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On the case - October 2008


USA and UK change Telemarketing Rules

Almost simultaneously on both sides of the Atlantic, changes have been made to the rules covering telemarketing. It seems that a combination of consumer pressure and Government concern means that the sector will be under the spotlight for the foreseeable future.

In the USA the Federal Trade Commission - which is charged with regulating telemarketing - has reacted to significant consumer complaint and announced that pre-recorded telesales messages now require signed opt-in in writing from the consumer. Unsolicited recorded calls have been banned in the UK since 2003 and the Information Commissioner has taken action under the PECR regulations (including rapping political parties on the knuckles for use of this technology).

The US ban came into effect with very little warning in September and the FTC has stated that companies who continue to use pre-recorded messages on the basis of consent must include an opt-out option (effectively an unsubscribe) in all calls made from December of this year. The UK regulations require that all pre-recorded marketing messages must include the identity of the caller and a contact address or Freephone number.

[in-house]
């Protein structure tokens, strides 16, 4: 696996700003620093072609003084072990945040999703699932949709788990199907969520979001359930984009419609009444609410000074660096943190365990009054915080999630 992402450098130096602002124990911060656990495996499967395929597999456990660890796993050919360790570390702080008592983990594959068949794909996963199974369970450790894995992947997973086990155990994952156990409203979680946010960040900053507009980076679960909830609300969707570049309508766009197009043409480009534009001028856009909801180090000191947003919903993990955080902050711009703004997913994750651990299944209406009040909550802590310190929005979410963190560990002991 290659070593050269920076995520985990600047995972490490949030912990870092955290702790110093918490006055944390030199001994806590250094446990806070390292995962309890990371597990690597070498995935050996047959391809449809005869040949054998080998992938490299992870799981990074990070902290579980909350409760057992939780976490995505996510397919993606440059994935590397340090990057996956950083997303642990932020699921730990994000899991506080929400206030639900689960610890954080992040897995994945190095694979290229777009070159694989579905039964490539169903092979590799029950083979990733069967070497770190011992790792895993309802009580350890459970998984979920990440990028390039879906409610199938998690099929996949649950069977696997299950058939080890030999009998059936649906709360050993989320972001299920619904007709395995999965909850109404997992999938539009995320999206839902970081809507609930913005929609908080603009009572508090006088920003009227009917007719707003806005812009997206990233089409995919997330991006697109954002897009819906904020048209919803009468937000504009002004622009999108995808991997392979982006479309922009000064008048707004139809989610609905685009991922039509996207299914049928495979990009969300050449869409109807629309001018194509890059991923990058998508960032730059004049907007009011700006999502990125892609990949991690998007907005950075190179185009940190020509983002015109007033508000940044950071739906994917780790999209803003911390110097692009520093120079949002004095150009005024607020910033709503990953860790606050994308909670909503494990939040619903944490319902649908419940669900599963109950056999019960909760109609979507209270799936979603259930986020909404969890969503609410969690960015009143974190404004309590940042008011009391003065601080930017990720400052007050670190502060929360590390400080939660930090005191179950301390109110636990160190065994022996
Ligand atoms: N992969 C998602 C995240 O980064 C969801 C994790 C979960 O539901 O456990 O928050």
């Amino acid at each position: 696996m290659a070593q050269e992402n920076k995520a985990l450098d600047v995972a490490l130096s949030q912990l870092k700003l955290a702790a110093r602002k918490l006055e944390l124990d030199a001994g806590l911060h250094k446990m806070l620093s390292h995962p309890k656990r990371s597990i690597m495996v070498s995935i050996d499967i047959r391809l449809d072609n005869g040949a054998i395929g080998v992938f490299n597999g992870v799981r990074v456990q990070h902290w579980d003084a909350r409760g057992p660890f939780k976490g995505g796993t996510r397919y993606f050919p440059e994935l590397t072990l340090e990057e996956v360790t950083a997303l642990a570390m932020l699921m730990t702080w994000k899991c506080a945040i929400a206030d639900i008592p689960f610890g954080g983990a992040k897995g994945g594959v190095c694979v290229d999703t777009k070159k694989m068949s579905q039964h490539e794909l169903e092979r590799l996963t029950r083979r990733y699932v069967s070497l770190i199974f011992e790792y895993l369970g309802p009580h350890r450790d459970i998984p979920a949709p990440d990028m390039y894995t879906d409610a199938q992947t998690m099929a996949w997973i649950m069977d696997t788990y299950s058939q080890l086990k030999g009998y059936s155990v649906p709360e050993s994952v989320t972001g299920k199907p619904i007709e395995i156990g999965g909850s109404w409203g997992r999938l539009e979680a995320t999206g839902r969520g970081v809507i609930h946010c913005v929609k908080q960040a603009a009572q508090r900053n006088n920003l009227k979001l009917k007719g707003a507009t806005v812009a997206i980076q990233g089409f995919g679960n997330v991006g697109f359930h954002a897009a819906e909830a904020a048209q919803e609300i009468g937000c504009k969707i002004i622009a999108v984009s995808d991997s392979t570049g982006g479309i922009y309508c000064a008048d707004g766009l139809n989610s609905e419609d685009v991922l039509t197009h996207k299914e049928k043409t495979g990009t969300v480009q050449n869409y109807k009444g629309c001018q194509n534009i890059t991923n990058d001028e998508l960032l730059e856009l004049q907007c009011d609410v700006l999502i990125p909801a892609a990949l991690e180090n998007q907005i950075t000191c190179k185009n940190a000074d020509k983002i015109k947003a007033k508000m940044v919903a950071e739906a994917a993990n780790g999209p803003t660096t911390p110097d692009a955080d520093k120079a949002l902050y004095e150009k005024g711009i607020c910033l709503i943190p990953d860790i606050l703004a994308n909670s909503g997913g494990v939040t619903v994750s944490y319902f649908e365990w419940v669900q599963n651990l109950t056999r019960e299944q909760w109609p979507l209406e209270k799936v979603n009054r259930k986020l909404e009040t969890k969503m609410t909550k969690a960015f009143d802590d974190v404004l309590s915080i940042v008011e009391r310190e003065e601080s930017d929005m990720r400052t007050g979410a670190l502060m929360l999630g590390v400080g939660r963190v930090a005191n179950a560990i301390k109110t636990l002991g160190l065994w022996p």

Meanwhile the other UK body which controls telecommunications, OFCOM, has revised its guidance on the control of silent calls. Ironically, in the UK it is permitted to use a pre-recorded message to tell an individual that a call centre has attempted to call but that no operator was available – thus avoiding a completely silent call. The content of these “information messages” is strictly controlled. The new rules state that the information message must be played “no later than two seconds after the telephone has been picked up” and must include a no charge number for the individual to opt-out of future calls.

Other changes require that repeat calls within 72 hours of a silent call must only be made with the “guaranteed presence of a live operator” so that the experience is not repeated. Meanwhile the FTC has re-enforced the silent call limit of 3% over a 30 day period which matches the UK limit.

OFCOM is unrepentant for tightening up the rules: Even if they have failed to reduce the volume of silent calls to an “acceptable” level they believe that “sustained pressure by
OFCOM creates a climate in which there are continuing improvements in call centre practice.”

The climate seems to be getting decidedly chilly for telemarketers on both sides of the pond.

 




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